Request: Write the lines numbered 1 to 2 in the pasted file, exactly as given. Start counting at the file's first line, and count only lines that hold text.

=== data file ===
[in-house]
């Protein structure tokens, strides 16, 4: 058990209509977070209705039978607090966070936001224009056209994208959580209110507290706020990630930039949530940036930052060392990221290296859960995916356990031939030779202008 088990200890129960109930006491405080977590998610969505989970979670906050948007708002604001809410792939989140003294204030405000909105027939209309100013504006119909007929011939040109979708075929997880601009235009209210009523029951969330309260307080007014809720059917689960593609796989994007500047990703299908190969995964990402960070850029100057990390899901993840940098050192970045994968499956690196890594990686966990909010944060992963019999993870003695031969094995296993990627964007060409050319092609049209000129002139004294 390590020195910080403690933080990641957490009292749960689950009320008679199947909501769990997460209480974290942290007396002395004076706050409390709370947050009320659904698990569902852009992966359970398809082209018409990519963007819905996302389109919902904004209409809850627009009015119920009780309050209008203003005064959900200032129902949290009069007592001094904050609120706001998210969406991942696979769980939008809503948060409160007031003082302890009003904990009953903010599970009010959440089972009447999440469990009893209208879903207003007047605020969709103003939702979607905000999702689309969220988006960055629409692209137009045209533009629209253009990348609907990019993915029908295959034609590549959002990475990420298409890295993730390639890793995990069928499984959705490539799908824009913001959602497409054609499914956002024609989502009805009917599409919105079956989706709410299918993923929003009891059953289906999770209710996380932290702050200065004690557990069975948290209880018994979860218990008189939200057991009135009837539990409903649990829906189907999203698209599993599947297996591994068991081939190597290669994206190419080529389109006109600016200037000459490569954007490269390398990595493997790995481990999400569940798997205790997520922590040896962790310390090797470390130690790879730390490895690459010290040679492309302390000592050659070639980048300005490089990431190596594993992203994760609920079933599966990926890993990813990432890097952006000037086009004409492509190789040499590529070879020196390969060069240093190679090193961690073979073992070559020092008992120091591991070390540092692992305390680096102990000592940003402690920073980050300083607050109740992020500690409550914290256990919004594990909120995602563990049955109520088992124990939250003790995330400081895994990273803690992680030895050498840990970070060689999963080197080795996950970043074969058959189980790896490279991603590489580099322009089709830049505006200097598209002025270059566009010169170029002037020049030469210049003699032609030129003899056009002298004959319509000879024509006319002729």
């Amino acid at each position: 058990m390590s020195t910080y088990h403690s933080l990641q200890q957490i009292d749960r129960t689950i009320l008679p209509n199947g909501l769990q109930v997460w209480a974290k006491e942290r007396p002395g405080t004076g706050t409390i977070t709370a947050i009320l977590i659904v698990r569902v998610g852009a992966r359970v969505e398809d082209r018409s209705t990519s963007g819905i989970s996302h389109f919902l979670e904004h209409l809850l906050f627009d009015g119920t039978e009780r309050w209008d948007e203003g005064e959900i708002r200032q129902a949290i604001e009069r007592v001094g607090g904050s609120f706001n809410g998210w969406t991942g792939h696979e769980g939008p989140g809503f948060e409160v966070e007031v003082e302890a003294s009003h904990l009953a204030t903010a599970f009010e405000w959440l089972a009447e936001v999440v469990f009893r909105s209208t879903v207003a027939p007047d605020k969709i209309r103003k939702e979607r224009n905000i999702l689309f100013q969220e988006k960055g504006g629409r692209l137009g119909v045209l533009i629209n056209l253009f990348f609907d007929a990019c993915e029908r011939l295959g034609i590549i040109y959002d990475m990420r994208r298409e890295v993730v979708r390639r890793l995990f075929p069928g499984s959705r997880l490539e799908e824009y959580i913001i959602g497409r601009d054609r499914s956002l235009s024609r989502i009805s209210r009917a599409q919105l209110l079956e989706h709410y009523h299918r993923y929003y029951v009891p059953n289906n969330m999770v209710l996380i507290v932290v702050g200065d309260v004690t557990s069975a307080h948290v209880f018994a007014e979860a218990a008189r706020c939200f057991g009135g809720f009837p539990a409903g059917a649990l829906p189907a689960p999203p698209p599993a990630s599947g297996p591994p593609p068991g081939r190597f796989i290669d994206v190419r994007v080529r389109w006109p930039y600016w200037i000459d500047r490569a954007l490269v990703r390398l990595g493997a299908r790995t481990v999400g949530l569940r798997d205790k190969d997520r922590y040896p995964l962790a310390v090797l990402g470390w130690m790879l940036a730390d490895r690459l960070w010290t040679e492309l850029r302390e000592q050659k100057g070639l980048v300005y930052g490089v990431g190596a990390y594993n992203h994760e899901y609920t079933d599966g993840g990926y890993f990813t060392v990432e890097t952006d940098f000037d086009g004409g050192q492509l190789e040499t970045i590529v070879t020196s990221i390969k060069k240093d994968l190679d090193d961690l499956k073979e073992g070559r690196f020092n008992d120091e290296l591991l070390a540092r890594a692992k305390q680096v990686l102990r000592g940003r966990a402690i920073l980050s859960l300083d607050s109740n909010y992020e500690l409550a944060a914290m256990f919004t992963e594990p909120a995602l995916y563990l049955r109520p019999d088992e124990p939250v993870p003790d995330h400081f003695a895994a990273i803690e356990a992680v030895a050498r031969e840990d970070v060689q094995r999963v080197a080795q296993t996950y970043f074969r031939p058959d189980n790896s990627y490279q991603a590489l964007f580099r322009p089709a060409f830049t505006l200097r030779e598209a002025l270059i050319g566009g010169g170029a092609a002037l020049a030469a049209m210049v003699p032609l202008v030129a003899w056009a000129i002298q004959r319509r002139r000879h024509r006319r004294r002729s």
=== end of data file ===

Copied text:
[in-house]
């Protein structure tokens, strides 16, 4: 058990209509977070209705039978607090966070936001224009056209994208959580209110507290706020990630930039949530940036930052060392990221290296859960995916356990031939030779202008 088990200890129960109930006491405080977590998610969505989970979670906050948007708002604001809410792939989140003294204030405000909105027939209309100013504006119909007929011939040109979708075929997880601009235009209210009523029951969330309260307080007014809720059917689960593609796989994007500047990703299908190969995964990402960070850029100057990390899901993840940098050192970045994968499956690196890594990686966990909010944060992963019999993870003695031969094995296993990627964007060409050319092609049209000129002139004294 390590020195910080403690933080990641957490009292749960689950009320008679199947909501769990997460209480974290942290007396002395004076706050409390709370947050009320659904698990569902852009992966359970398809082209018409990519963007819905996302389109919902904004209409809850627009009015119920009780309050209008203003005064959900200032129902949290009069007592001094904050609120706001998210969406991942696979769980939008809503948060409160007031003082302890009003904990009953903010599970009010959440089972009447999440469990009893209208879903207003007047605020969709103003939702979607905000999702689309969220988006960055629409692209137009045209533009629209253009990348609907990019993915029908295959034609590549959002990475990420298409890295993730390639890793995990069928499984959705490539799908824009913001959602497409054609499914956002024609989502009805009917599409919105079956989706709410299918993923929003009891059953289906999770209710996380932290702050200065004690557990069975948290209880018994979860218990008189939200057991009135009837539990409903649990829906189907999203698209599993599947297996591994068991081939190597290669994206190419080529389109006109600016200037000459490569954007490269390398990595493997790995481990999400569940798997205790997520922590040896962790310390090797470390130690790879730390490895690459010290040679492309302390000592050659070639980048300005490089990431190596594993992203994760609920079933599966990926890993990813990432890097952006000037086009004409492509190789040499590529070879020196390969060069240093190679090193961690073979073992070559020092008992120091591991070390540092692992305390680096102990000592940003402690920073980050300083607050109740992020500690409550914290256990919004594990909120995602563990049955109520088992124990939250003790995330400081895994990273803690992680030895050498840990970070060689999963080197080795996950970043074969058959189980790896490279991603590489580099322009089709830049505006200097598209002025270059566009010169170029002037020049030469210049003699032609030129003899056009002298004959319509000879024509006319002729």